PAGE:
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Originally the passage I copied from the 1911 EB read as follows:
"He went with Nero's retinue to Greece, and in 66 was appointed to conduct the war in Judaea, which was threatening unreast throughout the East, owing to a ubiquitous tale in those parts that from Judaea were to come the future rulers of the world."
After some further reflections, I realised that this might appear to some readers as pushing a under-handed agenda of promoting one view of the contents of the article on Jesus Christ. This was not my intent: I reserve all opinion on the historical facts of this personage, & am not interested in presenting them here. The author of the 1911 EB article -- who is my source about this -- was merely recasting the statements of Suetonius, who actually reports that there was a story to this effect in circulation at this time. Or so our manuscripts say. -- llywrch 03:59 Nov 15, 2002 (UTC)
The article says: "originally known as Titus Flavius Vespasianus". But Titus Flavius Vespasianus redirects to Titus, not to Vespasian. Please clarify, disambig or error. mikka (t) 21:14, 19 July 2005 (UTC)
- They both had the same name. I've disambig'd it. --Nicknack009 21:31, 19 July 2005 (UTC)
Is "Imperator" really part of his official name? I thought that was his title.Student7 17:21, 18 November 2006 (UTC)
- In Latin there's precious little difference between a name and a title, especially for Roman Emperors ("Augustus" and "Caesar" are good examples of this). Lots of emperors used the words that we think of as their titles, including "Imperator", as names. Binabik80 17:46, 8 December 2006 (UTC)
- I changed the word to "grain" since it obviously wasn't referring to maize. siafu 15:20, 18 August 2005 (UTC)
- But might it not be referring more specifically to wheat? — Pekinensis 15:44, 18 August 2005 (UTC)
- Of course this is fine if we don't know, but I'd imagined I was addressing the original author and that they would know what they had meant. Perhaps that person is gone now. Thanks — Pekinensis 22:49, 18 August 2005 (UTC)
Vespasian tax on urine
On the urinal page there is a note about Vespasian:
Parisians referred [their street urinals] as vespasiennes, the name being derived from that of the Roman Emperor Vespasian, who imposed a tax on urine.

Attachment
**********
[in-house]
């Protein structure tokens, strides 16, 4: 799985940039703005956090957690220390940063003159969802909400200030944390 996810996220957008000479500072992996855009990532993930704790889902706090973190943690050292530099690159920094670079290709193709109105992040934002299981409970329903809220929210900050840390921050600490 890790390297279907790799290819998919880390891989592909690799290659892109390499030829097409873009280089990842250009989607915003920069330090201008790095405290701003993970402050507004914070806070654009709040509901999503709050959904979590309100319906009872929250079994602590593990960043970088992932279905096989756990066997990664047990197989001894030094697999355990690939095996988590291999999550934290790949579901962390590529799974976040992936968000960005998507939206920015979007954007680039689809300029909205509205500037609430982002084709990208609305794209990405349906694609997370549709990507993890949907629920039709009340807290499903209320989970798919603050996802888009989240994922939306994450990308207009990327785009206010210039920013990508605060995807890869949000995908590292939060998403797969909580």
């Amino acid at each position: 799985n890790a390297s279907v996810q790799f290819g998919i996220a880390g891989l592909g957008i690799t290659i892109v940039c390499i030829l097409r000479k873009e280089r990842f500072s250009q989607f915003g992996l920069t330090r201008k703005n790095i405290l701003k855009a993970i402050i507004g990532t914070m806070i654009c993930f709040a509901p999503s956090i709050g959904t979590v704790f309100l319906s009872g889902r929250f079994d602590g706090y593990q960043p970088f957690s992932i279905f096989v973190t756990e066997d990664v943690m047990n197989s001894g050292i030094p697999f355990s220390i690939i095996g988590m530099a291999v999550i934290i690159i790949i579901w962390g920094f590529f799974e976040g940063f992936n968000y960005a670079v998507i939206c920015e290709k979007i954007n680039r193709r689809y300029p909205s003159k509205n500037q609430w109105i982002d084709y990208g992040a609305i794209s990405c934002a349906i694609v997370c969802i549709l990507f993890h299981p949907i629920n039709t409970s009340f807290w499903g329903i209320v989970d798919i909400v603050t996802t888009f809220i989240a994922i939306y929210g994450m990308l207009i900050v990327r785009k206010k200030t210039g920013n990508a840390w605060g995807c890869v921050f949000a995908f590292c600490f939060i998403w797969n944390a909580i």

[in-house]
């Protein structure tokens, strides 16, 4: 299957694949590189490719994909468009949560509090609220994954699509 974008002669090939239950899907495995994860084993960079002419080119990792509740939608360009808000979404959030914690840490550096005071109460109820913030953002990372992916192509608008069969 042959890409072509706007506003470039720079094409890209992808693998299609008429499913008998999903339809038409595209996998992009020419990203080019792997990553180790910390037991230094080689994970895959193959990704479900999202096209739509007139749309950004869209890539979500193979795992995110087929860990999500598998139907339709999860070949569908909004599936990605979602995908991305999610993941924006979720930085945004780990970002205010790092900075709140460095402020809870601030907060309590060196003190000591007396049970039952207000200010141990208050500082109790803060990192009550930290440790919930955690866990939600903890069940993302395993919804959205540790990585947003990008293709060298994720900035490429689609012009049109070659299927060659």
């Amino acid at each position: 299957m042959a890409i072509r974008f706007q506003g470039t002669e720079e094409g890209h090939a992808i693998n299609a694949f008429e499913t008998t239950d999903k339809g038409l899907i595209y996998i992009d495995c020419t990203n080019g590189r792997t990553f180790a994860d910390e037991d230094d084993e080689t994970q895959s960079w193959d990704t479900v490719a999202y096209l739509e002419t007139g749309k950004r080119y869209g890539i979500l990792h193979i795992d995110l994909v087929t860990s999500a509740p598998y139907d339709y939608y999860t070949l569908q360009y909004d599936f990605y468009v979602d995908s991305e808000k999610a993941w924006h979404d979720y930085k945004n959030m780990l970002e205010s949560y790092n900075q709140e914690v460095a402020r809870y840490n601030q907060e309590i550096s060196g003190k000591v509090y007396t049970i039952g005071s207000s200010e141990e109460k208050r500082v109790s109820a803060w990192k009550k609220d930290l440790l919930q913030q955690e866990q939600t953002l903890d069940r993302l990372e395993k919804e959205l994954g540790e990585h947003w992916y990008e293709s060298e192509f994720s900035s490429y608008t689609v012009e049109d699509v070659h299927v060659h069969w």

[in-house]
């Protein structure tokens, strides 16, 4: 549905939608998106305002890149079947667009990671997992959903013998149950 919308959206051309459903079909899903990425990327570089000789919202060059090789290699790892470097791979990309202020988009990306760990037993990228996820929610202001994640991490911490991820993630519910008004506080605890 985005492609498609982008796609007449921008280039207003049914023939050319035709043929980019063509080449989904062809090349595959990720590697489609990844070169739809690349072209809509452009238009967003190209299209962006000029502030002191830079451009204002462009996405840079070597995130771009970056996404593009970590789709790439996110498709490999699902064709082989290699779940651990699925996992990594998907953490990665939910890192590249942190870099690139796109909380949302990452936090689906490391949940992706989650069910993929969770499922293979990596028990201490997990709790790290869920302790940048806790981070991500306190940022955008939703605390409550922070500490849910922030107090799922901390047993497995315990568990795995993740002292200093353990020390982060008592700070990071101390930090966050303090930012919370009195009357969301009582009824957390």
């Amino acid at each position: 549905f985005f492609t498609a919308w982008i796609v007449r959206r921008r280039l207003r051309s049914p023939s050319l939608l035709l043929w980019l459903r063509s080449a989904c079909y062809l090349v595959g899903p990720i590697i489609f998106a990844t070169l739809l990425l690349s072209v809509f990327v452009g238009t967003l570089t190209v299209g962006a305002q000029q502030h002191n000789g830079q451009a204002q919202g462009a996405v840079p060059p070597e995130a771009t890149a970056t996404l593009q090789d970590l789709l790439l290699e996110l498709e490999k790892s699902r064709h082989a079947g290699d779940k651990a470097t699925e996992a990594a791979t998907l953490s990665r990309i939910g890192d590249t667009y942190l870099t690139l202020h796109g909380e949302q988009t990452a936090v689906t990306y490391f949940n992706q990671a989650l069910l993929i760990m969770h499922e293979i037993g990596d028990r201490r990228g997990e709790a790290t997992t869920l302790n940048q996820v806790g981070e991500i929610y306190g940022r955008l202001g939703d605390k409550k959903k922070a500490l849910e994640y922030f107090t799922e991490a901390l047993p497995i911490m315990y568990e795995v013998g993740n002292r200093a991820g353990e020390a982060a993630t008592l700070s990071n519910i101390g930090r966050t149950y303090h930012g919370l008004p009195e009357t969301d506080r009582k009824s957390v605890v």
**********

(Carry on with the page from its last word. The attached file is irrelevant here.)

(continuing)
Is this true, or just an another misunderstanding like Caligula and the horse?
Talamus 00:54, 28 April 2006 (UTC)
The tax was on public lavitories. It is true and mentioned in Suetonius, but more in the light of a joke than as an act of tyranny. RBobicus 21:21, 12 July 2006 (UTC)
I have heard that Vespasian actually invented the public toilet, and that in France public toilets were referred to as vespasiennes as recently as thirty years ago (and may be still, for all I know). My understanding, which doesn't come from a reliable source unfortunately, is that Vespasian invented the public toilet for the purpose of collecting human urine for the tanning of leather, and that this much easier urine collection made leathers much more affordable to Romans. I thought I'd put that into the discussion in case anyone else has a citable source on it! Songflower 21:56, 29 September 2006 (UTC)
- Well there were privately operated public toilets in Rome a couple of centuries before Vespasian. You had to pay to use them, though. Binabik80 17:47, 8 December 2006 (UTC)
The last section really needs some NPOV cleanup. Tell us who said he was a great emperor. Nippoo 19:51, 21 June 2006 (UTC)
Michael Grant, Gibbon and H.A. Mattingly come right to mind. I see your point about the final section though. It looks like there are a lot of unsourced statements there.RBobicus 21:24, 12 July 2006 (UTC)
I have duly flagged it so. Sources for these opinions need to be found. Daniel Case 03:26, 21 December 2006 (UTC)